Rolling Stone - 07/10/2003
"...[Bana] brings a simmering power to the role....Lee's technique is impeccable..."
USA Today - 06/20/2003
"...Taken individually, the leads bring serious-minded competence to roles..."
Los Angeles Times - 06/20/2003
"...Bana and Nolte play their parts with the touching sincerity of actors performing great tragedy....There are beautiful set pieces in THE HULK..."
Variety - 06/16/2003
"...[An] impeccably crafted piece of megabuck fantasy storytelling....Technically vibrant and resourceful..."
Chicago Sun-Times - 06/22/2003
"...The movie has an elegant visual strategy....Ang Lee has boldly taken the broad outlines of a comic book story and transformed them to his own purposes..."
Sight and Sound - 08/01/2003
"...HULK is richly mythopoeic and sophisticated....The best Marvel adaptation so far..."
Total Film - 08/01/2003
"...Eric Bana excels as Hulk's alter ego..."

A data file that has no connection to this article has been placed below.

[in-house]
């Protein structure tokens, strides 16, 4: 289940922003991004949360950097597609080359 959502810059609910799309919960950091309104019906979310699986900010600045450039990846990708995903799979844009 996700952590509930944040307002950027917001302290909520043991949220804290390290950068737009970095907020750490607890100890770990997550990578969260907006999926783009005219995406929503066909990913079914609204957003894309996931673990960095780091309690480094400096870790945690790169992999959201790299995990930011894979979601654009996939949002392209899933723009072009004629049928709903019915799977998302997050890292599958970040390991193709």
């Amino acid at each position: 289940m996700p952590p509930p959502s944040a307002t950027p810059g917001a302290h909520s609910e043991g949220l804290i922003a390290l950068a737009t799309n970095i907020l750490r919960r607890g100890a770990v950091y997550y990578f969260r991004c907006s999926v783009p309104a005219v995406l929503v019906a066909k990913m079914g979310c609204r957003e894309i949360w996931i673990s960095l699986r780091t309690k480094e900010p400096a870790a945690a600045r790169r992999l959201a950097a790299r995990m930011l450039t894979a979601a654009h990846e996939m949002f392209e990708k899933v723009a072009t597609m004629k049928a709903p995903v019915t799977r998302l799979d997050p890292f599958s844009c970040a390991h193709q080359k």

THE HULK, adapted by Ang Lee (CROUCHING TIGER/HIDDEN DRAGON, THE ICE STORM) from the Marvel comic book series, stars Eric Bana as Bruce Banner, the tormented scientist whose temper periodically transforms him into a raging green monster. Fellow scientist and Hulk-love-interest Betty Ross (Jennifer Connelly), shares a strange connection with Banner--both have abstract childhood nightmares that hint at a shared dark past. The missing pieces of the puzzle are revealed when Banner's unstable, mad-scientist father David (Nick Nolte) appears out of the blue, followed by Betty's father Ross (Sam Elliot), a military cowboy. Banner is ultimately trying to understand what it is that makes his strange and unpredictable metamorphosis occur, while his outbursts distract him, leading him out into the streets of San Francisco, to the Golden Gate Bridge, and on a tour of the American west's national parks where he unleashes his anger in violent tantrums. Posing a threat to the country that is treated like a natural disaster, the hulk attracts the attention of the military. They respond by chasing the hulk with helicopters, machine guys, and even heavy artillery, as he bounds away in mighty leaps, trying to escape. The CGI work used in creating the hulk is funny and convincing, and the gorgeous landscape photography makes his presence all the more amazing. A vibrant color scheme adds to the film's visual thrills, split-screen editing breaks up the slower scenes, and the music by composer Danny Elfman perfectly punctuates the contrast between the soft love story and wild action sequences. While parts of the film recall the introspection of FRANKENSTEIN, the outrageous crowd-pleasing monster-military chases hearken back to KING KONG and the GODZILLA movies.
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